The fact that the subsidies are causing controversy among the very people they’re intended to help is “evidence that the government doesn’t do charity very well,” says Michael Cannon, director of health policy studies at the libertarian Cato Institute think tank. 

“Prior to Obamacare, the federal government was subsidizing all sorts of people who did not need health insurance subsidies,” he adds, referring to services like the Children’s Health Insurance Program, Medicaid and Medicare, the government’s health program for seniors. “With Obamacare, we are subsidizing even more people who don’t need assistance.”

Something to keep in mind when contemplating the impact of King v. Burwell.

Nine TEN! Questions on the House Vote to Tweak ObamaCare’s Employer Mandate

Tomorrow, the Republican-controlled House of Representatives will vote on a measure that would alter the definition of full-time work, for purposes of the Patient Protection and Affordable Care Act’s employer mandate, from 30 hours per week to 40 hours per week. The measure is likely to pass. The House approved a similar measure last Congress, but it never went anywhere in the Senate, which was then under Democratic control. Now that Republicans have a majority in the Senate, there’s a chance the measure could clear both chambers of Congress. The president threatens a veto. Yuval Levin writes this change “seems likely to be worse than doing nothing.”

I have a few questions about this supposed threat to ObamaCare:

  1. This legislation would reduce the burden of ObamaCare’s employer mandatem but it would also increase government spending by making more workers eligible for health-insurance subsidies through ObamaCare’s Exchanges. How is that a policy victory?
  2. The legislation would therefore shift part of ObamaCare’s cost from an organized and influential interest group (employers) to a disorganized and less-influential interest group (taxpayers). How is that strategically smart?
  3. The legislation would make ObamaCare more tolerable for an organized and influential interest group (again, employers), thereby reducing their incentive to lobby for full repeal. How is that strategically smart?
  4. House Republicans say they are committed to repealing ObamaCare entirely. If so, why is this bill, rather than a full-repeal bill, the first item on their agenda?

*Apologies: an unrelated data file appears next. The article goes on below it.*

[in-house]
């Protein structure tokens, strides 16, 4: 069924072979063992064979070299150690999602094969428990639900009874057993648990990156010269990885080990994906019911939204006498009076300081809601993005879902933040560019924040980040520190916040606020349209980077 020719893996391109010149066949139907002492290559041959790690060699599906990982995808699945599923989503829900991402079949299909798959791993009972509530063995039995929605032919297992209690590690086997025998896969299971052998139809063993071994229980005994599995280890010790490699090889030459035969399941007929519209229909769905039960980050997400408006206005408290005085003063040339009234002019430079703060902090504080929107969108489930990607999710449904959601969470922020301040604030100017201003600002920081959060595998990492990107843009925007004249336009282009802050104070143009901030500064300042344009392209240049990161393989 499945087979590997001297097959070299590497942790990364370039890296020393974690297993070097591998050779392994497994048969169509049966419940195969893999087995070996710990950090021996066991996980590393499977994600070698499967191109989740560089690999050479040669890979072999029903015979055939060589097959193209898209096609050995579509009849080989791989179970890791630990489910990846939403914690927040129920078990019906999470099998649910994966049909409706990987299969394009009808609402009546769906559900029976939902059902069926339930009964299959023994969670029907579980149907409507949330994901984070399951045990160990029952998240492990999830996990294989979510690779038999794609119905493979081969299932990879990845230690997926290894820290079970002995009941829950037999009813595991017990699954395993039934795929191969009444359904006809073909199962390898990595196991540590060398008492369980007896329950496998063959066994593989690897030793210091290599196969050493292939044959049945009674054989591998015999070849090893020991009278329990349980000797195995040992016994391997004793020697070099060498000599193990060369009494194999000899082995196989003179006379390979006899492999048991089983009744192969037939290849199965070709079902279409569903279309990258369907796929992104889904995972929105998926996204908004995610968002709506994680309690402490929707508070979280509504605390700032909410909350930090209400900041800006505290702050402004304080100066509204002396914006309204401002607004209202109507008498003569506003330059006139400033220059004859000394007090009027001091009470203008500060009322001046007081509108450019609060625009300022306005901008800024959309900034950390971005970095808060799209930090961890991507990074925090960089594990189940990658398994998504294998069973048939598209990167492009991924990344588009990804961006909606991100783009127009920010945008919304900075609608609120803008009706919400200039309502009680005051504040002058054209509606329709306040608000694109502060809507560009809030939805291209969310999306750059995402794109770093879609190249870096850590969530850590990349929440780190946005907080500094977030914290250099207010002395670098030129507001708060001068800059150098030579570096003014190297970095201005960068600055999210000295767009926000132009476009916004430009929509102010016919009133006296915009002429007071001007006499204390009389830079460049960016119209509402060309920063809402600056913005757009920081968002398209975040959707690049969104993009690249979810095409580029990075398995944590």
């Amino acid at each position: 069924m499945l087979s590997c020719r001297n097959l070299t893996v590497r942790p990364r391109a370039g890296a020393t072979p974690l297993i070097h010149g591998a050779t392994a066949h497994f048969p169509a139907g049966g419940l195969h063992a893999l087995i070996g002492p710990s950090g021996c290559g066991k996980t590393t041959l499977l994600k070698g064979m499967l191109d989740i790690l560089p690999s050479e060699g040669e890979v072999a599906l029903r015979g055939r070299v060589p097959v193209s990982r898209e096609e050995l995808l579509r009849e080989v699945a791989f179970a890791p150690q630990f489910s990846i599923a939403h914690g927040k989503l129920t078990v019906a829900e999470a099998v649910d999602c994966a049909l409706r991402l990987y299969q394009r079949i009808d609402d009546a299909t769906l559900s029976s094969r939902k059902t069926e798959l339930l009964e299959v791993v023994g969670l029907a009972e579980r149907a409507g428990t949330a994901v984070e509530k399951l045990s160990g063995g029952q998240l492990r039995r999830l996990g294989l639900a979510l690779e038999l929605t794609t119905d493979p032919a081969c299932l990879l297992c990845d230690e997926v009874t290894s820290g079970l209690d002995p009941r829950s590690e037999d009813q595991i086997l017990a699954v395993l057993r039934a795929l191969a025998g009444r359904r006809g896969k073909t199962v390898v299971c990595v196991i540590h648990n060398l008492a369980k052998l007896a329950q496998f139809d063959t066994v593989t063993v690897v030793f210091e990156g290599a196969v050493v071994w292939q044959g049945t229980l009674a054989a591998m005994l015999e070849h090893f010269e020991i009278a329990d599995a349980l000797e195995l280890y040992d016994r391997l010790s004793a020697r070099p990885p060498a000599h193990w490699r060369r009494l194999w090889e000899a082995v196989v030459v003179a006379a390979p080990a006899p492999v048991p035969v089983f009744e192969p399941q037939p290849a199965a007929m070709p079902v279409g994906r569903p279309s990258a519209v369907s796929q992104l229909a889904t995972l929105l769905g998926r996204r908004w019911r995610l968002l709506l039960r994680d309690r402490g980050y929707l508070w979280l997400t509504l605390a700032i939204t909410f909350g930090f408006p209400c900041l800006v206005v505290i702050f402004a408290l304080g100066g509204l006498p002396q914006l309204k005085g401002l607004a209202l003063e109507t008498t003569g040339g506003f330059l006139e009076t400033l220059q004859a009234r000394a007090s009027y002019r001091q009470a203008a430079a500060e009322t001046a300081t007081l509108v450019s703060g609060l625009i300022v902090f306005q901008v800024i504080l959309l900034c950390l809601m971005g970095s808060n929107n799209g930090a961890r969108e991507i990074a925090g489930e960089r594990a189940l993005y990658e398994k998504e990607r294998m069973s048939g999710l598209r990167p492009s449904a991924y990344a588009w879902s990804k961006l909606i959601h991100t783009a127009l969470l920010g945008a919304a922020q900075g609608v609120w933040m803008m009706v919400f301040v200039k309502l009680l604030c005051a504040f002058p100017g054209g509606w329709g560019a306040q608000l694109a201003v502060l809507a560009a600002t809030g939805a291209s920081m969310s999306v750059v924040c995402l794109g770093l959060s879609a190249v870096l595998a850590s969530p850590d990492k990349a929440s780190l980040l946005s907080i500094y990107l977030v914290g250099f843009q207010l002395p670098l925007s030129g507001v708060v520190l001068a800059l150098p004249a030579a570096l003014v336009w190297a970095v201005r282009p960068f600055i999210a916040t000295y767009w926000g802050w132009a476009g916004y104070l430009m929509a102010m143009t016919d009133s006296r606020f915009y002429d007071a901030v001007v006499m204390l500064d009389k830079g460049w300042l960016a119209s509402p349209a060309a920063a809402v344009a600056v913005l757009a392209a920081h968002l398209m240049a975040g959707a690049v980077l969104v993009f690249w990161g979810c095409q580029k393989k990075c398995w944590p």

5. House Republicans say this bill will show they can govern. But they also acknowledge the president will veto it. How is that governing?
  6. This legislation would merely lessen the burden of the employer mandate, and only for some employers. By June, however, the Supreme Court could completely invalidate employer-mandate penalties for all employers across 36 states. (See King v. Burwell.) How is this legislation a wise use of Congress’ time, when a Supreme Court ruling could go much farther in just a few months?
  7. A King ruling could also invalidate Exchange subsidies in 36 states, thereby exposing millions of Americans to the full cost of ObamaCare’s hidden taxes. That would give Congress more leverage than ever before to reopen and repeal the law. With this legislation, House Republicans are playing small ball with no leverage. How is that strategically smart?
  8. If enacted, this legislation would actually reduce the leverage a King ruling would give Congress to reopen and repeal ObamaCare. How is that strategically smart?
  9. The president has said he would veto this legislation. Given the above, should Republicans believe him?

Note that many of these questions also apply to repeal of the employer mandate before a King ruling, and sometimes after.

Update: I forgot a question. (Ten questions!)

10. This legislation would repeal a perverse incentive for employers to cut workers’ hours from just above to below 30 hours per week. It would replace that perverse incentive with a perverse incentive to cut the hours of other workers from just above to below 40 hours per week. Those other workers would complain that Republicans just made ObamaCare worse for them. How is that a political win, or strategically smart?

(Cross-posted at Darwin’s Fool.)

Is the Faculty of Harvard University Irrational?

As an irony junkie, this New York Times article on the outrage among Harvard’s faculty that they should face greater cost-sharing in their health benefits – and the incredulity of Harvard’s health economists at their colleagues’ reactions – is one of the most wonderful things I have read in the course of my career. And it reminded me of another Ivy League health economist: Princeton health economist Uwe Reinhardt.

It has long been one of Reinhardt’s hobby horses that “the American public’s idea of ‘common sense’ in health care” is fundamentally irrational:

To be responsive, then, to the “simple common sense” of the American people, any proposed health reform must not reduce the revenue of hospitals, lest some neighborhood hospital may have to close; or of doctors, lest some doctors might refuse to see patients; or of the manufacturers of health products, lest they are unable to innovate; or of anyone on the supply side of the health sector, lest they go out of business and have to lay off employees.